“Drivers of the geographical variation in the prevalence of this parasite include the effects of climate on the persistence of infectious stages in soil, the cultural practices of food preparation and cats as pets. Some variation in culture, therefore, may ultimately be related to how climate affects the distribution of T. gondii, though the results only explain a fraction of the variation in two of the four cultural dimensions, suggesting that if T. gondii does influence human culture, it is only one among many factors.”

I wonder how one could test this hypothesis? Look for recent immigrants from one culture to another, who have lower Toxoplasmosis incidence? (Preferably finding populations that go in opposite directions, as a control.) Track culture change vs. migration vs. climate change?

Unlikely, perhaps. But nice that people are still thinking big 🙂

Ed

(1) Lafferty, K
Can the common brain parasite, Toxoplasma gondii, influence human culture?
Proceedings of the Royal Society B: Biological Sciences
doi:10.1098/rspb.2006.3641

Picked up by the popular press here

(2) Flegr J, Havlicek J.
Changes in the personality profile of young women with latent toxoplasmosis.
Folia Parasitol (Praha). 1999;46(1):22-8.

fMRI evidence that human brain has (functional) small world properties

A Resilient, Low-Frequency, Small-World Human Brain Functional Network with Highly Connected Association Cortical Hubs (Achard et al., 2006)

A study on network properties of the whole brain (functional connectivity data from fMRI)… interesting to see this type of work published in J. Neurosci. Building on previous fMRI/whole brain connectivity studies, the authors use a set of wavelet basis functions to estimate the correlations between different anatomical regions.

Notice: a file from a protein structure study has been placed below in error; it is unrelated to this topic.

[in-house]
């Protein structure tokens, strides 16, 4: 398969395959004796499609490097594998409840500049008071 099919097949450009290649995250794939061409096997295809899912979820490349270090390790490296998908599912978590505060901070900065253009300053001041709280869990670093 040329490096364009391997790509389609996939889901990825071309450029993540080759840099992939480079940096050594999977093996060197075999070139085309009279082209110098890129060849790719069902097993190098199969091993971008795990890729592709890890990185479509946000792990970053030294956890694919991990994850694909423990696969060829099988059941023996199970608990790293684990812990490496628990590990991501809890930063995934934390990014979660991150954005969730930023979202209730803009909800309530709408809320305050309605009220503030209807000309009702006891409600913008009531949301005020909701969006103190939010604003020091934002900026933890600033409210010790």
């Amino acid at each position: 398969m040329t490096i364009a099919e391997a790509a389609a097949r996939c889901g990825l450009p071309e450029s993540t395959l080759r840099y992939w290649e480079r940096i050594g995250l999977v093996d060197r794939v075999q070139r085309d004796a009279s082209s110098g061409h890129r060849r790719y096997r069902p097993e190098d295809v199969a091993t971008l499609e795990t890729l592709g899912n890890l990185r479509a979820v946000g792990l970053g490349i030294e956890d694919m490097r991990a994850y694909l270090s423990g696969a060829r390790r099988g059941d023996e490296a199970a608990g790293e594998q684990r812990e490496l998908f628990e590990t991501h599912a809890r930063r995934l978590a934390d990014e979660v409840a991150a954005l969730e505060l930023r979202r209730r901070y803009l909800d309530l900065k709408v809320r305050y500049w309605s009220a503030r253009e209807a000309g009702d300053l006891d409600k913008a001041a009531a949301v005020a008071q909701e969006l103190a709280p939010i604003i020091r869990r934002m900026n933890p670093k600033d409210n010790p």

Also includes some analyses on resiliency of the system (via a metric like “largest connected cluster”) to random and targeted attack (ie. node deletion). It would be neat if they also did some analysis of common stroke damage. I would think that a stroke probably doesn’t qualify as a “targeted attack”, in the traditional sense, but, due to the predefined structure of the major circulatory structures (eg. circle of Willis), there are likely regions that are near the most commonly blocked arteries, etc. Perhaps someone with some medical qualifications could weigh in here?

There is also a nice discussion of why the human brain does not appear to be a scale-free network: That nodes do not seem to follow the “rich-get-richer” rule of preferential attachment. Evolutionarily recent structures like prefrontal seem to be among the hubs of the system and older structures like limbic regions do not dominate. Here’s a picture of the connectivity map from the paper:
Connectivity map

Full abstract after the jump.
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Evolutionary psychology of gossip

Have You Heard? Gossip Turns Out to Serve a Purpose – New York Times

From the article:

Gossip not only helps clarify and enforce the rules that keep people working well together, studies suggest, but it circulates crucial information about the behavior of others that cannot be published in an office manual. As often as it sullies reputations, psychologists say, gossip offers a foothold for newcomers in a group and a safety net for group members who feel in danger of falling out.